page icon


Statement on the Safety of Rwanda (Asylum and Immigration) Bill

Kamena Dorling
We are appalled that the government is continuing to push the Safety of Rwanda Bill through the House of Commons. Those who could be sent to Rwanda include people who have endured the worst of human cruelty in their countries of origin or during their arduous journeys to the UK, or often both. It is inhumane to send them to a third country which they know nothing about, and which has a track record of human rights abuses. This includes sending people back to countries where they were persecuted.

While the government persists with this performative cruelty, the anxiety and uncertainty of being sent to Rwanda is having a devastating impact on the mental health of those seeking protection in the UK. Every day, we see in our therapy sessions how living under a constant threat of removal means that those seeking asylum can never truly feel secure and safe, which is fundamental to their recovery. There is no evidence that the government’s unworkable policy will act as a ‘deterrent’ to people who have no choice but to flee their homes. Instead, it only causes harm and mental stress to those trying to rebuild their lives in the UK.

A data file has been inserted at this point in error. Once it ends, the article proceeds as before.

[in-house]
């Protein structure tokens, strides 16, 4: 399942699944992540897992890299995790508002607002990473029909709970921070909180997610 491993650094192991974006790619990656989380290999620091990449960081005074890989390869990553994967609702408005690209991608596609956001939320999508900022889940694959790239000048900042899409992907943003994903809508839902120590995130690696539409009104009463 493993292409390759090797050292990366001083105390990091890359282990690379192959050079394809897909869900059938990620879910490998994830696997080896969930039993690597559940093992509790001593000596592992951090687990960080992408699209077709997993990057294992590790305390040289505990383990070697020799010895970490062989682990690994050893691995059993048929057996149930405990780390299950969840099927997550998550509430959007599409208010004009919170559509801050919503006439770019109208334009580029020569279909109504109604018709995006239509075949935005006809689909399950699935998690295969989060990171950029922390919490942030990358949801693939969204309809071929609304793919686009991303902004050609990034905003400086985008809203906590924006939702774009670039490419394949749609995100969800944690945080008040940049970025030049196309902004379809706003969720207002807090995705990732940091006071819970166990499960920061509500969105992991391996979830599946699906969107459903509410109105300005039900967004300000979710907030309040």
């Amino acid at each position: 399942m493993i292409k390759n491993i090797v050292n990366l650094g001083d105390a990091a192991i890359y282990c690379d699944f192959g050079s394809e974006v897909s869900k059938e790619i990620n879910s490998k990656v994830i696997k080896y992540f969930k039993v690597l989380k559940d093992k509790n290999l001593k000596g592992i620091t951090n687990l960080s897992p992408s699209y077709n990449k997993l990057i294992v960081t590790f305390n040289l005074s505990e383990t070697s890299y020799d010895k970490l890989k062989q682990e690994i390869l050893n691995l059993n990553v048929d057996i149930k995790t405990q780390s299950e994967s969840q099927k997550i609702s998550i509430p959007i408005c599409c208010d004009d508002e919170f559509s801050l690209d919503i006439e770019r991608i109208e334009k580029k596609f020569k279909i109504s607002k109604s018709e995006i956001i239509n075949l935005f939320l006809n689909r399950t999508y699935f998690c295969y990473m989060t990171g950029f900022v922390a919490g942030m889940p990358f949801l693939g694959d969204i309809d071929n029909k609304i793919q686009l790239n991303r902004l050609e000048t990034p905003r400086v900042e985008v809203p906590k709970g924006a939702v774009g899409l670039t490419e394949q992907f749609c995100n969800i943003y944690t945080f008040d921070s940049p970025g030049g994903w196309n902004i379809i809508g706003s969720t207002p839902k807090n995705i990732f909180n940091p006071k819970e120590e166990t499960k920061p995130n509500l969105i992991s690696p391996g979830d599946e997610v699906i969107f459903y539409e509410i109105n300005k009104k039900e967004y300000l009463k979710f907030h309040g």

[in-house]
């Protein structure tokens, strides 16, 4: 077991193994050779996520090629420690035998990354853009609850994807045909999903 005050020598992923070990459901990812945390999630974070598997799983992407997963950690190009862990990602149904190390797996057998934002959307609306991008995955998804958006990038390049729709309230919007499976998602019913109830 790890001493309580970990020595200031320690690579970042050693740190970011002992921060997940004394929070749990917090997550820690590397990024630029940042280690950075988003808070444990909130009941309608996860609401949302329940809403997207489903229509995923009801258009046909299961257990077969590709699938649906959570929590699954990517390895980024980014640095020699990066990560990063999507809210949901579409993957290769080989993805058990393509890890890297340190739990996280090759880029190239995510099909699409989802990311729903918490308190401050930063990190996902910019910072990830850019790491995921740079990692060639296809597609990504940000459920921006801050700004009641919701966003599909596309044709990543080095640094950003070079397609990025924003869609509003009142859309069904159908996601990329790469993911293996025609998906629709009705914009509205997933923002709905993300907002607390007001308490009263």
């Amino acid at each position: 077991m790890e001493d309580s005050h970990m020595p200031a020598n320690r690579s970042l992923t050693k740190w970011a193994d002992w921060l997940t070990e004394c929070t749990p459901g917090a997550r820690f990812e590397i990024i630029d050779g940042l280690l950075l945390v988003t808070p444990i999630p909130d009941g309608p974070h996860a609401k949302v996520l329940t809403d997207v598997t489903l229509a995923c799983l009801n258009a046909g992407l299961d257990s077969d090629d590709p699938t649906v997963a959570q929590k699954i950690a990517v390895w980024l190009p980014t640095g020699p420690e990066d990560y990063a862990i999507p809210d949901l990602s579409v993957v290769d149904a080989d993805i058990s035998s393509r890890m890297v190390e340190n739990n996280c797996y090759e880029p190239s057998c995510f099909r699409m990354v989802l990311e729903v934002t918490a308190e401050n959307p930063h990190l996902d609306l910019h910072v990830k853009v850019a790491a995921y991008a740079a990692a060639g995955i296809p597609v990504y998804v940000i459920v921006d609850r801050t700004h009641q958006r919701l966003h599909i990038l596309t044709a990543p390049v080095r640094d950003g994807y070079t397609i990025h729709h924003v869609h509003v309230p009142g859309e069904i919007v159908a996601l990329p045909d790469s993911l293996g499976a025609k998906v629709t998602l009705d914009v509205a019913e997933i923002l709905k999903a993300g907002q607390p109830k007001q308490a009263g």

Just two months ago, the Supreme Court found that Rwanda could not ensure the safety of people sent there by the UK. This Bill ignores that judgment, and the UK’s human rights obligations, by simply declaring Rwanda to be a safe country, despite all evidence saying otherwise. While the Bill makes clear that the UK itself is prepared to violate international law, it also assumes that Rwanda will comply with its own legal obligations.

We call on the government to stop pursuing this ‘legal fiction’ and outsourcing its duty to protect those who are most vulnerable. Instead, it must commit to upholding its international legal obligations and focus on addressing the real challenges prevalent in the UK’s asylum system.

For more information:

* Read this joint briefing by ILPA, Justice and Freedom from Torture, supported by HBF and over 90 other organisations. 

* Read our evidence to the Joint Committee on Human Rights for its legislative scrutiny of the Bill.

HBF has also joined a coalition of more than 260 charities and expert organisations working to protect people’s rights calling on Peers to reject the Bill in the House of Lords.